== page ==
While what Michelle, Cannon, and others who have reached similar conclusions are actually saying is this: “These passages, which talk about sex between people of the same gender, are part of a larger narrative condemning idol worship and pagan religious practices of the time. Given this context, it is inconsistent to insist these passages condemn *all* homosexual behavior, just like it would be inconsistent to insist that passages condemning incest or rape are talking about *all* heterosexual behavior.”

It’s not a question of whether these passages are “wrong” or “right”…it’s a question of whether they apply to a specific situation: loving monogamous homosexual couples who wish to get married.

Looking at the context and concluding that certain verses don’t apply to certain situations is not the same as saying they don’t apply at all, ever, or that they don’t matter, or that the entire Bible is wrong. It would be silly to say that every single Bible verse automatically applies to every single possible situation by mere virtue of it being Scripture, so in that sense I suppose we *are* “picking and choosing” which verses to apply where. But just as you wouldn’t use a verse dealing with hair coverings or idols or widows to counsel a couple dealing with divorce, it doesn’t make sense to use a Bible verse dealing with the worship of pagan idols to condemn a same-sex couple that wishes to marry and start a family together. Not because those verses are “wrong”, but because they simply have nothing to do with situation at hand.

Here is the web page I pulled this comment from. It’s really good—you should check it out.

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Posted on August 19, 2013, in Bible, Homosexuality. Bookmark the permalink. 4 Comments.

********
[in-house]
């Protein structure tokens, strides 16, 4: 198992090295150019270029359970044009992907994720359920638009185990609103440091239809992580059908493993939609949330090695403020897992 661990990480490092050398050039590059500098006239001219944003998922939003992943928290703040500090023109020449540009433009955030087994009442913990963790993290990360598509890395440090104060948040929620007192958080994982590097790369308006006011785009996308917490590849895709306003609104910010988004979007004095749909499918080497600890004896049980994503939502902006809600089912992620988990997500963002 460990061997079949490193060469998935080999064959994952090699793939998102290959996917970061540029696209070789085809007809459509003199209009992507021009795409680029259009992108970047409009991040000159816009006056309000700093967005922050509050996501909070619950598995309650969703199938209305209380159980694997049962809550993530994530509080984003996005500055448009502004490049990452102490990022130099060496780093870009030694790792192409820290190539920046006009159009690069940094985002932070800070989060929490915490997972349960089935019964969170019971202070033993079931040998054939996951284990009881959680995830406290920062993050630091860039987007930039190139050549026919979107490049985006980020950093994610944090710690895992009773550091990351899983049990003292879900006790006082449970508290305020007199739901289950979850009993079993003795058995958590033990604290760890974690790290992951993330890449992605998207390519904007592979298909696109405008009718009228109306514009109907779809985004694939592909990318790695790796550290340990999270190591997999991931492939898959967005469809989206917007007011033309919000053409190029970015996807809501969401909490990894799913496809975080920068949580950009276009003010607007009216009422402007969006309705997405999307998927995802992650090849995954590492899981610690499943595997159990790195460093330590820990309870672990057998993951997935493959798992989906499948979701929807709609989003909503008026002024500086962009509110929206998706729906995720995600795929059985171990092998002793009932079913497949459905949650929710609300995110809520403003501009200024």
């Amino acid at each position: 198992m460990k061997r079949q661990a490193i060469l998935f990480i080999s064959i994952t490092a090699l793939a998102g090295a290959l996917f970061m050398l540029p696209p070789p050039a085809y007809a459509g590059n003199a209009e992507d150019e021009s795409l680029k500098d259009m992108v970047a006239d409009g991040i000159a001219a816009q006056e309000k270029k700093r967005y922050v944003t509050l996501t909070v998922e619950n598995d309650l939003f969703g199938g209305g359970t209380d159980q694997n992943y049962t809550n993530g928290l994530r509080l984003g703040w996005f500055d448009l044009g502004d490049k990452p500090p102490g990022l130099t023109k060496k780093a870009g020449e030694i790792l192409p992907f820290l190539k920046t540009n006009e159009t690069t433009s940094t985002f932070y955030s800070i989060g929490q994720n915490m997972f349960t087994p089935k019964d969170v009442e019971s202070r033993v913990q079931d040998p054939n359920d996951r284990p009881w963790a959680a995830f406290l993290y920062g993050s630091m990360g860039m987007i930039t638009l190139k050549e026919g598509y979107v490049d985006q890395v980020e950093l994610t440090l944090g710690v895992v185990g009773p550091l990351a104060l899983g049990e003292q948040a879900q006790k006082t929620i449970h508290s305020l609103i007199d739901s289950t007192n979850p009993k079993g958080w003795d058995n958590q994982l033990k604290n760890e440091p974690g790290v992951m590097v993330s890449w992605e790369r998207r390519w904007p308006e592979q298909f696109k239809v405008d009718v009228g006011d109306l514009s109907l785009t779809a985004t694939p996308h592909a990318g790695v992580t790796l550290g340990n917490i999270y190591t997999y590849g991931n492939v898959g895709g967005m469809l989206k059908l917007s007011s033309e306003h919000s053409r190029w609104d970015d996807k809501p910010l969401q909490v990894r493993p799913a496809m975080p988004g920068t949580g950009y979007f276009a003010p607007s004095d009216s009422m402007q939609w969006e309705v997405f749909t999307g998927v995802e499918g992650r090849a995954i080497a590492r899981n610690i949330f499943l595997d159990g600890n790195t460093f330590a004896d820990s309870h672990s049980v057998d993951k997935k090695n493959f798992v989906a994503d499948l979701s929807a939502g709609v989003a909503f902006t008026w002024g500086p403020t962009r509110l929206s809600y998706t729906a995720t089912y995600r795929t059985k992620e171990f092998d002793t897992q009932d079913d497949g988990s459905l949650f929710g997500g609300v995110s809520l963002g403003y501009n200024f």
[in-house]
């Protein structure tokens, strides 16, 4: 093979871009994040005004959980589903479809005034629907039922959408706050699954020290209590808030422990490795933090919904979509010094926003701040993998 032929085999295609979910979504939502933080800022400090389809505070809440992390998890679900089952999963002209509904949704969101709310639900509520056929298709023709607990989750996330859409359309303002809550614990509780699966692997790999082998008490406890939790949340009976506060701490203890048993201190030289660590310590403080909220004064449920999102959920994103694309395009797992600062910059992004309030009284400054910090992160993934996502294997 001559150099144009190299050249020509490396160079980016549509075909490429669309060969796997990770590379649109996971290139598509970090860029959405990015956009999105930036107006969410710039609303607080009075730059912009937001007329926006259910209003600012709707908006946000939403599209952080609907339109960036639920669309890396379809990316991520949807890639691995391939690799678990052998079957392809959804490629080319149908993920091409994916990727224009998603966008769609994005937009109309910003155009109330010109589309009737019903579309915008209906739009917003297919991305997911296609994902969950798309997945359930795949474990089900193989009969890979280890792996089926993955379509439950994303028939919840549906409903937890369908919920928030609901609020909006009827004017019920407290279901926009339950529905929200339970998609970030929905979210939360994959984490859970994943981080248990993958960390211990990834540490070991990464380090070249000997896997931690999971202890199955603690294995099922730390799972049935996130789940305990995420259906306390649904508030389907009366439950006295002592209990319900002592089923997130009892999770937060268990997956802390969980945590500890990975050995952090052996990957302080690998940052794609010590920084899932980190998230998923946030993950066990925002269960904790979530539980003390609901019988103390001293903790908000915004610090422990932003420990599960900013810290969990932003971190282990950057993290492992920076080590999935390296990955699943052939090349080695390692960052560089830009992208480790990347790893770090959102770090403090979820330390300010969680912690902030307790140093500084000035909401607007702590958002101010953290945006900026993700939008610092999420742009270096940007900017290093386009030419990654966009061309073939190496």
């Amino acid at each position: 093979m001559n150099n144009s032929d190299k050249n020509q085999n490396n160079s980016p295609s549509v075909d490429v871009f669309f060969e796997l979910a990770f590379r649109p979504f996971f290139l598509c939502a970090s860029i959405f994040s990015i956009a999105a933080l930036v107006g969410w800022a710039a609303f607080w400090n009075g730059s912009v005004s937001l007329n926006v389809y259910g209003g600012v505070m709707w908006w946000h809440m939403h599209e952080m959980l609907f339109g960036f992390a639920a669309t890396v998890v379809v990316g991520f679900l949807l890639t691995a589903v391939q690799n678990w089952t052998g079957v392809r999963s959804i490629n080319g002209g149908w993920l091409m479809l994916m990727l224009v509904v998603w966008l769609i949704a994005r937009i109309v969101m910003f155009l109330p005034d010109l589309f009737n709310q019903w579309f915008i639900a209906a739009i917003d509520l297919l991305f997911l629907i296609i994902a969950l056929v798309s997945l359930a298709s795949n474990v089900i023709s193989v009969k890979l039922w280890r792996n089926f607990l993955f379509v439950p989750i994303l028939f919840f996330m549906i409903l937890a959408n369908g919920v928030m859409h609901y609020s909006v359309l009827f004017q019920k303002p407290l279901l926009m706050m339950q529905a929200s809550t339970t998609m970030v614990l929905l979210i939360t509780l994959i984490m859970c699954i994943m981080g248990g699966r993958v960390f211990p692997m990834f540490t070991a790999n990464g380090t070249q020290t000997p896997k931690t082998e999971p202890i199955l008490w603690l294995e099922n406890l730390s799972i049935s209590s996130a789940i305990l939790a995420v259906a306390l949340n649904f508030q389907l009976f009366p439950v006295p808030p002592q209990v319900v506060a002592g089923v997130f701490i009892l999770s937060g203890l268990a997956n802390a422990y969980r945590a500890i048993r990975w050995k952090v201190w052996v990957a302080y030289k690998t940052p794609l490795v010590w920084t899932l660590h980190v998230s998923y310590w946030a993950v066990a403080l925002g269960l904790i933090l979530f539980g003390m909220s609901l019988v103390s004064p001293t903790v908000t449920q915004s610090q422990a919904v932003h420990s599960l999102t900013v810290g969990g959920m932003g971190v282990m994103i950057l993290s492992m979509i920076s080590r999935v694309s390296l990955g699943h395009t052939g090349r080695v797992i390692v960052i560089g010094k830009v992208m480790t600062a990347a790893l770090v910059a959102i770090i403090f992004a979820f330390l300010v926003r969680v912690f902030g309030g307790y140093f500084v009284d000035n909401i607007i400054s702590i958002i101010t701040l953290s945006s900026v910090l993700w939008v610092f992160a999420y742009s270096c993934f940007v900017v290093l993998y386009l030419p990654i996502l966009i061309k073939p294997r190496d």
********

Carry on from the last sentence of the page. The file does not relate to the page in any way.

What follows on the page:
1. Thanks for the quote and the link. I am honored.

  2. Here goes… new to this blogging thing so if I violate decorum….forgive in advance…what is the purpose behind all the law? Why did God give Moses the law like squaring off your beard, no poyester clothing, no pork, and all the rest of leviticus? He had one intention in mind. Israel… do NOT conform to the nations around you the very nations He commanded Israel to, yes, subdue and even annihilate. Why would a loving God do this? He wanted to paint a very vivid picture for those who follow Him. A picture of what it means to be holy, separated from the world around us. Israel was to be holy other than the nations of the land of canaan. For the New Covenant believer, this picture is used to convey to us how we should approach sin. We are to have nothing to do with it even as the Israelites were to have none of the cultures around them. What defines sin? Sin in my understanding is violating the nature and design of God. Hence when He made a man and a woman and united them as husband and wife, He laid down the pattern of what He expects of mankind…..a man woman realtionship to procreate and supporrt each other..He further emphasized the importance of this union by giving the death penalty to those who violate this pattern by same sex sexual contact. This pretty much seals the homosexual behavior as sin in my opinion…and as Israel was to have nothing to do with the gods and cultures of her surrounding nations, we are to have nothing to do with such things as sin. I feel empathy for any who are in habitual sin whether it be the adulterer, thief, murderer or homosexual. My heart breaks for those ensconced in behavior that flies in the face of a Holy God